2 tablespoons fresh lemon juice or rice vinegar
2 tablespoons toasted sesame seeds (black or white)
2 green onions, roots trimmed and finely chopped
1 clove garlic, grated with a Microplane
1/4 teaspoon freshly ground black pepper
Thinly sliced radishes
Any type of micro greens
Cook the soba noodles:
Fill a large pot with about 3 quarts of water and set it over high heat. You don’t need to salt the water. Cover the pot with a lid if you’re hangry and need it to boil faster.
When it comes up to a boil, add the soba noodles and cook for 4 minutes, stirring frequently with a large fork so that they don’t stick to each other or to the bottom of the pot.
Drain the noodles into a colander set in the sink and immediately rinse it with cold running water until the noodles feel cool to the touch. Leave the colander in the sink to give the noodles a chance to drain well.
Meanwhile, make the dressing:
In a large bowl, add the sesame oil, soy sauce, maple syrup, lemon juice, sesame seeds, green onions, garlic, and black pepper. Whisk well with a fork until combined.
I often rinse out the same pot used to cook the noodles and make the dressing in it.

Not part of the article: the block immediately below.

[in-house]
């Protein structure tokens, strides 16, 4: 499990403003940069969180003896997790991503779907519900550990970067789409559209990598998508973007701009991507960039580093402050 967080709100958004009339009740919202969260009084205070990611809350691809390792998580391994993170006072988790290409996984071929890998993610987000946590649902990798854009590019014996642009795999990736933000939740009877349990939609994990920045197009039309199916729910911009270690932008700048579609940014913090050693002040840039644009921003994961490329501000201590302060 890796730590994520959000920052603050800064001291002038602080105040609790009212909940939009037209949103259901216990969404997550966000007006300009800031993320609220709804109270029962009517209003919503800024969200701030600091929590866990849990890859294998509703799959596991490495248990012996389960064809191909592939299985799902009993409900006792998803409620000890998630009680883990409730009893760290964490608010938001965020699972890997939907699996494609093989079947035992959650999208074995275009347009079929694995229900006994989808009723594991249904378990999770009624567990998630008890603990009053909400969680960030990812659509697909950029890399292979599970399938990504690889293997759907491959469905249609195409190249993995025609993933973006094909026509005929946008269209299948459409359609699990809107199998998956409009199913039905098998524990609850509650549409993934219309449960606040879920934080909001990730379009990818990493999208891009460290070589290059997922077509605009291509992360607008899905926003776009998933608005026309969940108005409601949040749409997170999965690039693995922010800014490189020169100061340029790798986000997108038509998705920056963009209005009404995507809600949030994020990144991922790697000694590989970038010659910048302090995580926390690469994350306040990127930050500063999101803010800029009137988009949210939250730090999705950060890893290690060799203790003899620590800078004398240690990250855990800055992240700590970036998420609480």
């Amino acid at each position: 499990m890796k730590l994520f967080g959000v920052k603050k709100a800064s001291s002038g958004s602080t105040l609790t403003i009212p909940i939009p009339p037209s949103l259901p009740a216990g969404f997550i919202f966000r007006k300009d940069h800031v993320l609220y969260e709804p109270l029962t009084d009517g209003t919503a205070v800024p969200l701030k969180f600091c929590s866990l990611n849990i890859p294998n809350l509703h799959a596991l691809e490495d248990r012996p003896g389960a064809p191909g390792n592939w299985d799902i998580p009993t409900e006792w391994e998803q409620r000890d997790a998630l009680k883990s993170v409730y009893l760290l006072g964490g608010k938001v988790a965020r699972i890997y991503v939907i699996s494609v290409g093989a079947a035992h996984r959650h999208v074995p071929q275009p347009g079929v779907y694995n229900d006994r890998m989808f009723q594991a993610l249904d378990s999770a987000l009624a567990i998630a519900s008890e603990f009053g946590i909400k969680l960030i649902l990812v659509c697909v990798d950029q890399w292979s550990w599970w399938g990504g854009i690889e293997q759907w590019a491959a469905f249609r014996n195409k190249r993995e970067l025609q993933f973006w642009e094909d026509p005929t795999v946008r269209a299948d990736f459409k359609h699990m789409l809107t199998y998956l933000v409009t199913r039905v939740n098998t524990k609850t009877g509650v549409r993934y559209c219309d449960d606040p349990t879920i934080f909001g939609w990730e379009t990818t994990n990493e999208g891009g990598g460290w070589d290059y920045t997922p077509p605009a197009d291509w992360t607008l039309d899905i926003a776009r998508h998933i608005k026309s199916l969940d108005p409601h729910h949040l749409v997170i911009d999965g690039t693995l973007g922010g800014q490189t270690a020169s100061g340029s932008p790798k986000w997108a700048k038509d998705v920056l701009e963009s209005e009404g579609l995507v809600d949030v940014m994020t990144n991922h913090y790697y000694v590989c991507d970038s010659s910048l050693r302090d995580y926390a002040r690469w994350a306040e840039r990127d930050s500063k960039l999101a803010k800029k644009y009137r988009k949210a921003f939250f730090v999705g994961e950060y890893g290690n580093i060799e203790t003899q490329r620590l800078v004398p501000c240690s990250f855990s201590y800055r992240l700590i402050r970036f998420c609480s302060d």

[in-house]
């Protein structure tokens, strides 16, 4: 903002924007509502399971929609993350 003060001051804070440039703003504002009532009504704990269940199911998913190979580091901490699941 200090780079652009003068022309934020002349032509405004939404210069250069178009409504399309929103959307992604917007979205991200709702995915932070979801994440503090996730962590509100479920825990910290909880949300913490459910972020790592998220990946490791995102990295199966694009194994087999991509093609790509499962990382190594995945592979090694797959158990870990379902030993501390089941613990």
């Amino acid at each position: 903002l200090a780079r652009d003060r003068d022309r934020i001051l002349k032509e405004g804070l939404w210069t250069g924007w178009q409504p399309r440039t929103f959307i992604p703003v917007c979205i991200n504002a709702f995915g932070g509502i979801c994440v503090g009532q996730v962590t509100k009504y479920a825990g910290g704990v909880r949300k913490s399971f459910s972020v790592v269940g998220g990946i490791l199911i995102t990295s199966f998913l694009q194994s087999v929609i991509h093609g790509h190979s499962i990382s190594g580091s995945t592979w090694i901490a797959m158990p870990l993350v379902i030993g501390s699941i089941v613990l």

Dress the noodles:
Tap the colander in the sink forcefully a few times to get rid of as much water as possible. Tip the noodles on top of the dressing and use the fork to toss until evenly coated. Serve at room temperature or chilled after you pop it into the fridge until ready to serve.
Leftovers taste even better since the noodles get a chance to soak up the dressing without getting mushy. It can be refrigerated for up to 3 days. I do not recommend freezing it.
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|Nutrition Facts (per serving)|
|Amount per serving|
|% Daily Value*|
|Total Fat 16g||20%|
|Saturated Fat 2g||11%|
|Total Carbohydrate 23g||8%|
|Dietary Fiber 1g||3%|
|Total Sugars 6g|
|Vitamin C 5mg||23%|
|*The % Daily Value (DV) tells you how much a nutrient in a food serving contributes to a daily diet. 2,000 calories a day is used for general nutrition advice.|